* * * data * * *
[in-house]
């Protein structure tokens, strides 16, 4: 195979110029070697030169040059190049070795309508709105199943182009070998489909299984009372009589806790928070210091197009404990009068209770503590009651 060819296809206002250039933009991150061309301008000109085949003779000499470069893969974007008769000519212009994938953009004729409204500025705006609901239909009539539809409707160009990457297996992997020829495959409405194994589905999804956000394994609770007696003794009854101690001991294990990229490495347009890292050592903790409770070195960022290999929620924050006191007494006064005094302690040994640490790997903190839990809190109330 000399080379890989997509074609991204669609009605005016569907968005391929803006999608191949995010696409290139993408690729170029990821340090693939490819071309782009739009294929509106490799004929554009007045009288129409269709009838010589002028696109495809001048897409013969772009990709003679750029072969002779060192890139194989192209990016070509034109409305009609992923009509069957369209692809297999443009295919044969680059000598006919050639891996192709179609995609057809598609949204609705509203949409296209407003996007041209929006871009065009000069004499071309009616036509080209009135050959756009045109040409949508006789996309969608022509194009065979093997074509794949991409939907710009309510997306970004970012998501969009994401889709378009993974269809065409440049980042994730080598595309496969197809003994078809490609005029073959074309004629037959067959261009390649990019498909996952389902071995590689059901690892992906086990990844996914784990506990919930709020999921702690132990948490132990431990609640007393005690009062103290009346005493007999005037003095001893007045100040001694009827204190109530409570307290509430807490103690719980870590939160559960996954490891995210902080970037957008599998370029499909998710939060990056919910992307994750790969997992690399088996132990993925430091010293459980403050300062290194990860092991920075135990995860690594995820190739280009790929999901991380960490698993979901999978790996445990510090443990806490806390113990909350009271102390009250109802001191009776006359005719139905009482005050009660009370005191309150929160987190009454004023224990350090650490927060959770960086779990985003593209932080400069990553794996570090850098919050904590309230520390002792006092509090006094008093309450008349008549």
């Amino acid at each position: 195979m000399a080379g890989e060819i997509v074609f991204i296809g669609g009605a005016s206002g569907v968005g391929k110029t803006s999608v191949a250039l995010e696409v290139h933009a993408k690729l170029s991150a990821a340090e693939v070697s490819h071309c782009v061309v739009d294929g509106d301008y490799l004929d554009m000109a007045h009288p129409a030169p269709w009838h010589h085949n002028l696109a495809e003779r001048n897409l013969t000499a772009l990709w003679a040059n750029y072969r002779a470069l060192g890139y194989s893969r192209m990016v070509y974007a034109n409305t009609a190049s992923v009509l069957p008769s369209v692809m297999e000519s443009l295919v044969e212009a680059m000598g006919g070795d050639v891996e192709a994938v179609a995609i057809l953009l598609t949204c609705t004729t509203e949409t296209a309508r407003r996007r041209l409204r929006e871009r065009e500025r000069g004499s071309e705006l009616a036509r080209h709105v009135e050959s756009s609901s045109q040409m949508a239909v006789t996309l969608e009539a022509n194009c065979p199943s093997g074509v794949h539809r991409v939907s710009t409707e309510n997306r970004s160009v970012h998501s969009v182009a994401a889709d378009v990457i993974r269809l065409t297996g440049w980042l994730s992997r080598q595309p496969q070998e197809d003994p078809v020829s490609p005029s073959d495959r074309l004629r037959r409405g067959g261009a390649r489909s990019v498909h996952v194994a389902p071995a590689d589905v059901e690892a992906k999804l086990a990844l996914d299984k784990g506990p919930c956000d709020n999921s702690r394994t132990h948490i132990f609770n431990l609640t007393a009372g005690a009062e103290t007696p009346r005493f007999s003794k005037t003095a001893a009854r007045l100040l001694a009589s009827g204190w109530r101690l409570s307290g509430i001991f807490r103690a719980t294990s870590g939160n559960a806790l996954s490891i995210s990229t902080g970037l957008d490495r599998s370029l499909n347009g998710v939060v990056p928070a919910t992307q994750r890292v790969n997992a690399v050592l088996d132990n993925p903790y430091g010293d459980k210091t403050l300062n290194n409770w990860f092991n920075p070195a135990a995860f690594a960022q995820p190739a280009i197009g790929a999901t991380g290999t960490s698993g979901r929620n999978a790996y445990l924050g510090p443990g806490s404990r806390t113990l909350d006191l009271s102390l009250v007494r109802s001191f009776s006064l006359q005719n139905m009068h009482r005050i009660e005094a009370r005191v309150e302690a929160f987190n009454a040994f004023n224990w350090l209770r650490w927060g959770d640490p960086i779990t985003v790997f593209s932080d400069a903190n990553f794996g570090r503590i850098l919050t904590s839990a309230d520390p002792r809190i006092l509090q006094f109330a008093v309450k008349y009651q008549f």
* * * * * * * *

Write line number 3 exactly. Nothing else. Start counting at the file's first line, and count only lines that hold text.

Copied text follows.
């Amino acid at each position: 195979m000399a080379g890989e060819i997509v074609f991204i296809g669609g009605a005016s206002g569907v968005g391929k110029t803006s999608v191949a250039l995010e696409v290139h933009a993408k690729l170029s991150a990821a340090e693939v070697s490819h071309c782009v061309v739009d294929g509106d301008y490799l004929d554009m000109a007045h009288p129409a030169p269709w009838h010589h085949n002028l696109a495809e003779r001048n897409l013969t000499a772009l990709w003679a040059n750029y072969r002779a470069l060192g890139y194989s893969r192209m990016v070509y974007a034109n409305t009609a190049s992923v009509l069957p008769s369209v692809m297999e000519s443009l295919v044969e212009a680059m000598g006919g070795d050639v891996e192709a994938v179609a995609i057809l953009l598609t949204c609705t004729t509203e949409t296209a309508r407003r996007r041209l409204r929006e871009r065009e500025r000069g004499s071309e705006l009616a036509r080209h709105v009135e050959s756009s609901s045109q040409m949508a239909v006789t996309l969608e009539a022509n194009c065979p199943s093997g074509v794949h539809r991409v939907s710009t409707e309510n997306r970004s160009v970012h998501s969009v182009a994401a889709d378009v990457i993974r269809l065409t297996g440049w980042l994730s992997r080598q595309p496969q070998e197809d003994p078809v020829s490609p005029s073959d495959r074309l004629r037959r409405g067959g261009a390649r489909s990019v498909h996952v194994a389902p071995a590689d589905v059901e690892a992906k999804l086990a990844l996914d299984k784990g506990p919930c956000d709020n999921s702690r394994t132990h948490i132990f609770n431990l609640t007393a009372g005690a009062e103290t007696p009346r005493f007999s003794k005037t003095a001893a009854r007045l100040l001694a009589s009827g204190w109530r101690l409570s307290g509430i001991f807490r103690a719980t294990s870590g939160n559960a806790l996954s490891i995210s990229t902080g970037l957008d490495r599998s370029l499909n347009g998710v939060v990056p928070a919910t992307q994750r890292v790969n997992a690399v050592l088996d132990n993925p903790y430091g010293d459980k210091t403050l300062n290194n409770w990860f092991n920075p070195a135990a995860f690594a960022q995820p190739a280009i197009g790929a999901t991380g290999t960490s698993g979901r929620n999978a790996y445990l924050g510090p443990g806490s404990r806390t113990l909350d006191l009271s102390l009250v007494r109802s001191f009776s006064l006359q005719n139905m009068h009482r005050i009660e005094a009370r005191v309150e302690a929160f987190n009454a040994f004023n224990w350090l209770r650490w927060g959770d640490p960086i779990t985003v790997f593209s932080d400069a903190n990553f794996g570090r503590i850098l919050t904590s839990a309230d520390p002792r809190i006092l509090q006094f109330a008093v309450k008349y009651q008549f």